UN declares 17 February as Global Tourism Resilience Day

UN declares 17 February as Global Tourism Resilience Day

This is the first time the UN has founded a day dedicated to travel since Tourism Day was established 20 years ago

Following months of campaigning, high level discussions and partnerships, 17 February has officially been declared Global Tourism Resilience Day. 

The United Nations General Assembly (UNGA) adopted the resolution, which was initiated by the Jamaican government in association with the Global Travel & Tourism Resilience Council, a division of Connecting Travel's parent company Jacobs Media Group, with the support of more than 90 countries. 

Following a presentation at the UNGA’s 58th Plenary meeting in New York, Jamaican minister of tourism Edmund Bartlett highlighted the importance of the declaration, saying: “Today’s announcement will in fact signal to the world to put aside one day, 17 February, every year to not just observe but to create a greater level of consciousness around resilience.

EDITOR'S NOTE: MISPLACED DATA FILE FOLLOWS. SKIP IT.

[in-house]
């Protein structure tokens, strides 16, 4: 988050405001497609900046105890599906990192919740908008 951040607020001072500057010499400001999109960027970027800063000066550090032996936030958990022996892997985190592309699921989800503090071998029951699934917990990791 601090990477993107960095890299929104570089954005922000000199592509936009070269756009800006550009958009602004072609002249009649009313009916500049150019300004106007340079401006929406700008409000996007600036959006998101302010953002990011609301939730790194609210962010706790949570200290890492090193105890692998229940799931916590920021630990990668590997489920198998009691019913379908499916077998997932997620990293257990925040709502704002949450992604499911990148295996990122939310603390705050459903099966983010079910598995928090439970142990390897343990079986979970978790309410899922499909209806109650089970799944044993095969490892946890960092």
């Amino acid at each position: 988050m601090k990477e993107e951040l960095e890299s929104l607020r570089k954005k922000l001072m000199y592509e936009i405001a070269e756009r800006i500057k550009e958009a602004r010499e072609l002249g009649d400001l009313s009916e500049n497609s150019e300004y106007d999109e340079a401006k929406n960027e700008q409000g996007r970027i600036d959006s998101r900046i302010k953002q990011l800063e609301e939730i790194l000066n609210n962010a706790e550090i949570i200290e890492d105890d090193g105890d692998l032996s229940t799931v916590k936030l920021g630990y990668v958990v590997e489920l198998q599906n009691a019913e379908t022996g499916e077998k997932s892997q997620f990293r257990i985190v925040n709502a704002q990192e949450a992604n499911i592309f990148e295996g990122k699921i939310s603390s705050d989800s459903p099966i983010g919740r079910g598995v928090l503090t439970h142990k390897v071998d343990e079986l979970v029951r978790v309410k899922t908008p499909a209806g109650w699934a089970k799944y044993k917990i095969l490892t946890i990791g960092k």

"The pandemic has shown us that global disruptions will continue, so there will be more epidemics, pandemics and earthquakes like the one in Turkey this week. The importance of this day is therefore to encourage capacity-building for the world to be better able to respond to these global disruptions and recover quickly.” 

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One of the world’s major economic sectors, in 2019 tourism accounted for 7% of global trade and one in 10 jobs. However, recent history has shown that tourism remains one of the most vulnerable industries, evident in the negative impact of climatic events, such as hurricanes and earthquakes, pandemics and economic recessions. 

Bartlett added: “If we are to future-proof the sustainability of tourism, now is the time to give greater consideration for building resilience, and it's especially critical for tourism dependent countries like Jamaica, whose economic livelihood rests on the survival of this industry. This is indeed a huge step in coalescing global support every year on this important matter and I thank all our stakeholders and partners who worked to make this happen.”

The Global Tourism Resilience Centre (GTRCMC), headquartered in Kingston, has been a major driver in calls for capacity building in tourism resilience. Born out of the Montego Bay Declaration, the GTRCMC was established to address these inevitable disruptions through preparedness, management and recovery strategies. 

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